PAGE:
The following day, a very hazy and hot day, we walked from Le Bettex up to Mont d'Arbois - but on gravel paths all the way, and with a stop for ice creams and drinks at Hotel Chez La Tante at the highest point!  Hardly mountaineering!

Les gorges de la Diosaz was a spectacular low level walk, with wooden walkways above dramatic waterfalls and cliffs.

Our final day dawned bright and clear, so we drove up to Chamonix, and took the cable car up to Plan de l'Aiguille.  A nice way to ascend 1300m in 8 minutes.  Now, according to Naismith's rule, that would be about 2.5 hours!  

From there, we followed the Grand Balcon Nord path along to Montenvers.  Lovely path (left), with spectacular views.

At Montenvers, we descended to the glacier (Mer de Glace) in a bizarre cable car - each cabin was like a traditional red phone box!   

The glacier had certainly retreated since I was last there, back in 1973!

We admired the views, but decided against climbing the Dru (right) - I know my limits!

(written 13/01/10)

Monday, 10 July 2006

Alpine Summer (part 1)

Not many Munros this summer - we were in Germany and France for much of July and August ... but that was no hardship!  Apart from enjoying the sun, visiting old friends and being tourists, we climbed two very memorable "hills", well worthy of Munro status!

Mont Vorassay - Monday 10th July 2006

The first of these was Mont Vorassay (the green hill in the picture), which is an outlier of Mont Blanc (hidden at the back), at the end of the ridge which stretches west over the Aiguille de Bionassay (the snowy peak) towards St. Nicolas de Veroce, the village where we were staying for a week.

Looking out from our gite, Mont Vorassay (2287m) dominated the view and was just asking to be climbed! 

Unlike a Scottish hill, there were waymarked paths all the way, and it was green to the very top, but the position was so dramatic, and the summit as airy as Sgurr nan Gillean!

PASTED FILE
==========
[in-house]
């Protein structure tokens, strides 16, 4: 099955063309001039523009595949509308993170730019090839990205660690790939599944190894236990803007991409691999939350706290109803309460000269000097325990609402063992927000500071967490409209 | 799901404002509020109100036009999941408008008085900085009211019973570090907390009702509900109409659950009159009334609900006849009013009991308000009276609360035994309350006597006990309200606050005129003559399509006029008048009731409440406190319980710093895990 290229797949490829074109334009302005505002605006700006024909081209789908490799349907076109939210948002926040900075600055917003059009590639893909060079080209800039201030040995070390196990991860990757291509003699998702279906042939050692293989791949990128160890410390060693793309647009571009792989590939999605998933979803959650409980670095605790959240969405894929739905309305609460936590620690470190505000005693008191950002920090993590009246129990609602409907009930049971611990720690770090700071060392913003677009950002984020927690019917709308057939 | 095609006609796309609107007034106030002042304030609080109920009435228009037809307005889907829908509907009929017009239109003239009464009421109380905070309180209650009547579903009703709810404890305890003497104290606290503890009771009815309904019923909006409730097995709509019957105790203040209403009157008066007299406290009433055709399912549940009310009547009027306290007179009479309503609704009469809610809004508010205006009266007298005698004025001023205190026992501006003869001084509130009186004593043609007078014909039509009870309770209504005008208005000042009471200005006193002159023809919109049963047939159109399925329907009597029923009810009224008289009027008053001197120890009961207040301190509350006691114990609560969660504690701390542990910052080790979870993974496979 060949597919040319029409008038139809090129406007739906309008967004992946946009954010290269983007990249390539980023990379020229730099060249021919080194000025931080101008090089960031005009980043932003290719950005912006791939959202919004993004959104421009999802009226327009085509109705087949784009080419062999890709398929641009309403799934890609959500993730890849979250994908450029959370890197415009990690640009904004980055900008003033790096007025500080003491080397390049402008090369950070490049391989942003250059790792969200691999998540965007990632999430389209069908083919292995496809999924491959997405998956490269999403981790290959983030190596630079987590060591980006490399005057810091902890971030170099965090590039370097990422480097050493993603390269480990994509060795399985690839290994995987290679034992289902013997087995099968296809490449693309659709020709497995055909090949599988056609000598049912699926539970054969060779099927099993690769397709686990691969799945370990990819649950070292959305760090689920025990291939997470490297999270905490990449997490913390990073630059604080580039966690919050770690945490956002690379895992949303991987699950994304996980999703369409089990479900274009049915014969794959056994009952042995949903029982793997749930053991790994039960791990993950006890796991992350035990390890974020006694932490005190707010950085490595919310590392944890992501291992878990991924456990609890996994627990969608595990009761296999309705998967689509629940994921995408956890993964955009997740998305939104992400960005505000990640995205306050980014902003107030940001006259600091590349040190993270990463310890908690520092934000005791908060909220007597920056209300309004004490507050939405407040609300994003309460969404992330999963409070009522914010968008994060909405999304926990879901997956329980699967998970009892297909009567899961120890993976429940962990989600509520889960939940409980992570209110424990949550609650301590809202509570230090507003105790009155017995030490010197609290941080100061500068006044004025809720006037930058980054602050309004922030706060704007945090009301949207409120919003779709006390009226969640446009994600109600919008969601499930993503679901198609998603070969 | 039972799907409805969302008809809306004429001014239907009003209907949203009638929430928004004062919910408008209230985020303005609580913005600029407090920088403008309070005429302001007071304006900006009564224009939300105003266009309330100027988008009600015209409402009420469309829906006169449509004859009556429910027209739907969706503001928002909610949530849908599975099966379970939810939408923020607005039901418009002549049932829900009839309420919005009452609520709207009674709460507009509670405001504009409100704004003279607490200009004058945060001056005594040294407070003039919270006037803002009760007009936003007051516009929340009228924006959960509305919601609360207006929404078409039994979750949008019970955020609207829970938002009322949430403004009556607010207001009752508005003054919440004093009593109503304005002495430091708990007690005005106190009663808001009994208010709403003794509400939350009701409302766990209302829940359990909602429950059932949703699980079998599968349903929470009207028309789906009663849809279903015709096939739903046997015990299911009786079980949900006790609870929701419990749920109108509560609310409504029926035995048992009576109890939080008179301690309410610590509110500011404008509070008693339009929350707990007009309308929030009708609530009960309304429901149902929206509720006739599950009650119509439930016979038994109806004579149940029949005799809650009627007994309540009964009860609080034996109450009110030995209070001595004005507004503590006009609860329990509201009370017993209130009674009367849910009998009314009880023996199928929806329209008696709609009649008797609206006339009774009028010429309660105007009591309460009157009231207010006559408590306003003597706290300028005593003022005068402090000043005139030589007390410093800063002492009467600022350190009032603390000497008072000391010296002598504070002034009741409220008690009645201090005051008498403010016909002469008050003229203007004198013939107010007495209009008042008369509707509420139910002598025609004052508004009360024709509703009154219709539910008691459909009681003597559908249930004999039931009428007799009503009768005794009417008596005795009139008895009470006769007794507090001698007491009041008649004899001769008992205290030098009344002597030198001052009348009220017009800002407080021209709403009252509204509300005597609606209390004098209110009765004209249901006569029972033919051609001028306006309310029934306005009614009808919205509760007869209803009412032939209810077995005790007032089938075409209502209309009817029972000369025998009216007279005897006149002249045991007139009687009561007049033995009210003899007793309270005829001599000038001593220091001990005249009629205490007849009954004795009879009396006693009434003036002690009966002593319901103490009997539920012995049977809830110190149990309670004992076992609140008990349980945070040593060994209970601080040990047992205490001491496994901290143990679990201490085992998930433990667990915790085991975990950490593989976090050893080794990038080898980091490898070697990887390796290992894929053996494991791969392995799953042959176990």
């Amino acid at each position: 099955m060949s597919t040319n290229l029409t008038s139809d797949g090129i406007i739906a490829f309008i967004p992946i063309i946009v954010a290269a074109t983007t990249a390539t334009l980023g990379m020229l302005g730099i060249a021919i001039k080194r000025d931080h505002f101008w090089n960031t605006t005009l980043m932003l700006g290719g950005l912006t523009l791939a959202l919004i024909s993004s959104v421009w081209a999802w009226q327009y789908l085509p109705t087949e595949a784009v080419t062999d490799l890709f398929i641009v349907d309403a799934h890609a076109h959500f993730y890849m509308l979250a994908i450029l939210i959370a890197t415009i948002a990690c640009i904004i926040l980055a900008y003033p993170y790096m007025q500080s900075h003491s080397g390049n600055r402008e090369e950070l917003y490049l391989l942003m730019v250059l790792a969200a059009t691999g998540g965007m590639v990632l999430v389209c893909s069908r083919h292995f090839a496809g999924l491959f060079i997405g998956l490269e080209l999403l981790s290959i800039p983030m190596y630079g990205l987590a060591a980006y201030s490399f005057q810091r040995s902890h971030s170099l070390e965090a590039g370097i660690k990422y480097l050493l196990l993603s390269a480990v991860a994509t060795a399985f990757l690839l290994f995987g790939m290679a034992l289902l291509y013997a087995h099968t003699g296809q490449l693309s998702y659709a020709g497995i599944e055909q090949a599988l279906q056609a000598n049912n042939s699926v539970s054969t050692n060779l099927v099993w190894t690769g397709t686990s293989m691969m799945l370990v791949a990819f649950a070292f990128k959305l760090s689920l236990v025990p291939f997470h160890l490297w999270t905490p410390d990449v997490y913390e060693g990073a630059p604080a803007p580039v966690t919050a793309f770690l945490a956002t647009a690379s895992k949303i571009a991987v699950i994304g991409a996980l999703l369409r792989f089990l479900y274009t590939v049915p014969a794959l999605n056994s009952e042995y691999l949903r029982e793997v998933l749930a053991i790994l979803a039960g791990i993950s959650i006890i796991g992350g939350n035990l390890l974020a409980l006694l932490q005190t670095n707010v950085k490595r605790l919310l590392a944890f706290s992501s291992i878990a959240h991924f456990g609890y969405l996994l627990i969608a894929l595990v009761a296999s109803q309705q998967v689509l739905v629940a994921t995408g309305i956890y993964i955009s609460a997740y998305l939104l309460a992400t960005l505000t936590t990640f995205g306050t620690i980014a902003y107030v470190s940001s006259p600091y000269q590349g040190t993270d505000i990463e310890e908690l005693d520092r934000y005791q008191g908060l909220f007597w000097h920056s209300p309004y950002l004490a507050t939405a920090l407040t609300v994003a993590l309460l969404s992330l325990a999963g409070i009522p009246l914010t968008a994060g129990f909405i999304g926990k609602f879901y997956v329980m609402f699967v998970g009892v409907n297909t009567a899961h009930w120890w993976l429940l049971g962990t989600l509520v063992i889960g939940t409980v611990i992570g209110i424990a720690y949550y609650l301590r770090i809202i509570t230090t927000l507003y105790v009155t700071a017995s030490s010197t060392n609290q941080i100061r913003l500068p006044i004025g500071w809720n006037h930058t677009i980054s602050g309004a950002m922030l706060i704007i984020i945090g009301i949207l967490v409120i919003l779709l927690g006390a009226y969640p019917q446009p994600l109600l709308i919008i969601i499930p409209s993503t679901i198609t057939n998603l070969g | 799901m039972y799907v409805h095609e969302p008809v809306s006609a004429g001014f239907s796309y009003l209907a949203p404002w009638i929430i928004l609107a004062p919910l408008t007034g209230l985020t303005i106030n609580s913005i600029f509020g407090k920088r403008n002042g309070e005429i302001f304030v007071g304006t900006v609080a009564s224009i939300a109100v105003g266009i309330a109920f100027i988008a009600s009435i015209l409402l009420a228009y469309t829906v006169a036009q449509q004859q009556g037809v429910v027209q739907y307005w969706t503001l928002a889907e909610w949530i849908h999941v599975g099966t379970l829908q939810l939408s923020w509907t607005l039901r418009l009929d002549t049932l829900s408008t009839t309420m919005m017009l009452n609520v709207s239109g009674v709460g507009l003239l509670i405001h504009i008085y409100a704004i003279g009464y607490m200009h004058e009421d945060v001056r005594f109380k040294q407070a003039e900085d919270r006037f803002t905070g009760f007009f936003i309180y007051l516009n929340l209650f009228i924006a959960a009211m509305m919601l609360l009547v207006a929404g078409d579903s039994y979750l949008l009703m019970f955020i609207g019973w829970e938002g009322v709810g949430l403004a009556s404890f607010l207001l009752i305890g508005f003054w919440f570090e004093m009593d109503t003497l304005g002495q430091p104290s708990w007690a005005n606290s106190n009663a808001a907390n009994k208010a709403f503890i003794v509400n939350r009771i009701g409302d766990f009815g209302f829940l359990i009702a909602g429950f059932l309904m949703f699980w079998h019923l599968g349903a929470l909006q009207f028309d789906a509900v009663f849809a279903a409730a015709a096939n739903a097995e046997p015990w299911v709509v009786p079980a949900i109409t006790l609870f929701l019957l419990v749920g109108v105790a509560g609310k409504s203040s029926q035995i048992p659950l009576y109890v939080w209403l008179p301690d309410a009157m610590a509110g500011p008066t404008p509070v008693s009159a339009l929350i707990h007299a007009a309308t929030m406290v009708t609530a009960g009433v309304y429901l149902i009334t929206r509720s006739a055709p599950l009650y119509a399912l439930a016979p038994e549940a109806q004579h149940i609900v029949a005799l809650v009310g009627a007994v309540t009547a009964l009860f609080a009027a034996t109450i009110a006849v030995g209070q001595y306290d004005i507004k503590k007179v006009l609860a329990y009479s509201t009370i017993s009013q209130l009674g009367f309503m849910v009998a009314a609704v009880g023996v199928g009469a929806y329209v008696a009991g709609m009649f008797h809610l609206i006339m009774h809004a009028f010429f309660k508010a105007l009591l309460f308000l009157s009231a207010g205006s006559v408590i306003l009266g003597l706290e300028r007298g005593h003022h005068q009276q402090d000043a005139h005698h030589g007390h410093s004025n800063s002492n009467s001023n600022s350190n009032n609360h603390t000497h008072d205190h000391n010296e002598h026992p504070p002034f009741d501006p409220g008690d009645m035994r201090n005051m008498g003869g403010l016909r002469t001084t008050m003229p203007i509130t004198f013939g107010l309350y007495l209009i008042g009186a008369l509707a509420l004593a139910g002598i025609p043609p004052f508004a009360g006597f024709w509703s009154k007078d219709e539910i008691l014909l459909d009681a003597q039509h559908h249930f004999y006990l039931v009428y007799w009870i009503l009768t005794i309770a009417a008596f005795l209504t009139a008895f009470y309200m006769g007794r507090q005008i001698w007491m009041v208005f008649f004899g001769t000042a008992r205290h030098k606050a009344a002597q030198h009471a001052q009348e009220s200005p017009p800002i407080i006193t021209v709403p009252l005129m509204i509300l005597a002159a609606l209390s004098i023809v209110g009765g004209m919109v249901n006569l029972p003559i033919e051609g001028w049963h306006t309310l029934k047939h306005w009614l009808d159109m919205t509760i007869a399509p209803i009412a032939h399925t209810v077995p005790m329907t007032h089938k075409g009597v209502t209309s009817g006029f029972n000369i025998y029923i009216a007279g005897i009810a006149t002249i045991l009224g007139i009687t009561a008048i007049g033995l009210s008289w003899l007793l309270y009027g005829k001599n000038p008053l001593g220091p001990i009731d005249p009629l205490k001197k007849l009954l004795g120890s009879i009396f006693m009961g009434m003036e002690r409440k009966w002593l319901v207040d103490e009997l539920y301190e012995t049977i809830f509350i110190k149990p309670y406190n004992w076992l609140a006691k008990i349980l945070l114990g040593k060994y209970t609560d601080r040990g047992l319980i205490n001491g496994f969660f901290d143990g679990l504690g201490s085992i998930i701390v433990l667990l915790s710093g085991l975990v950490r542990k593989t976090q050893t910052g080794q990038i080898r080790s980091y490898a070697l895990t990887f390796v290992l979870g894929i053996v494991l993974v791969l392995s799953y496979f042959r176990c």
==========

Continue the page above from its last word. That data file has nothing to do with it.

We began at the village of Le Champel at 1200m.  A good path led up through the forest, across the face of Mont Vorassay.  Here's Iain and Julie on the path, as it emerges from the trees above the Gorge de la Gruvaz.   the mountain in the distance is Mont Joly, which I had climbed on a previous visit.

The path led to the Refuge de Miage at 1570m, then steeply up to the Col du Tricot (2120m) behind Mont Vorassay.

The Col du Tricot (right) lies on the Tour de Mont Blanc path.

From the col, we turned west to climb up to the summit of Mont Vorassay.  

Turning right would lead on up the ridge, over Pointe Inferierur du Tricot to the Aiguille du Bionassay, and then to Mont Blanc itself.

The climb up Mont Vorassay's final 200m was steep and unremitting, then after 45 mins of hard work, suddenly we were on the dramatic summit ridge ... with the valley far below, and wide views of all the surrounding ranges - Les Aravis to the west, the Chamonix Aiguilles to the north, and the Dome de Miage to the south.

A grand place to sit awhile and admire the prospect!

Although we had climbed up steep grassy slopes, steep rocky gullies plunged down from the summit ridge - the so-called "Abrupts de Vorassay" (below).  

Behind us, the view was dominated by the Mont Blanc Massif - the Dome du Gouter and Aiguille de Bionassay.

Eventually, we managed to tear ourselves away from the summit, descending back to the Col du Tricot.

From the Col, we turned north down a lovely path down through alpine rhododendrons to the Cascade du Tricot at the foot of the Glacier du Bionassay.  

The contrast between the heat of the valley, and the huge snowfields above, was incredible.  

A good path, then track led us back down to Le Champel, with glimpses back up to the summit .

The guide book says 5 hours for this complete circuit of the mountain.  We took 7.5, but took our time to enjoy the views!

(written 27/02/10)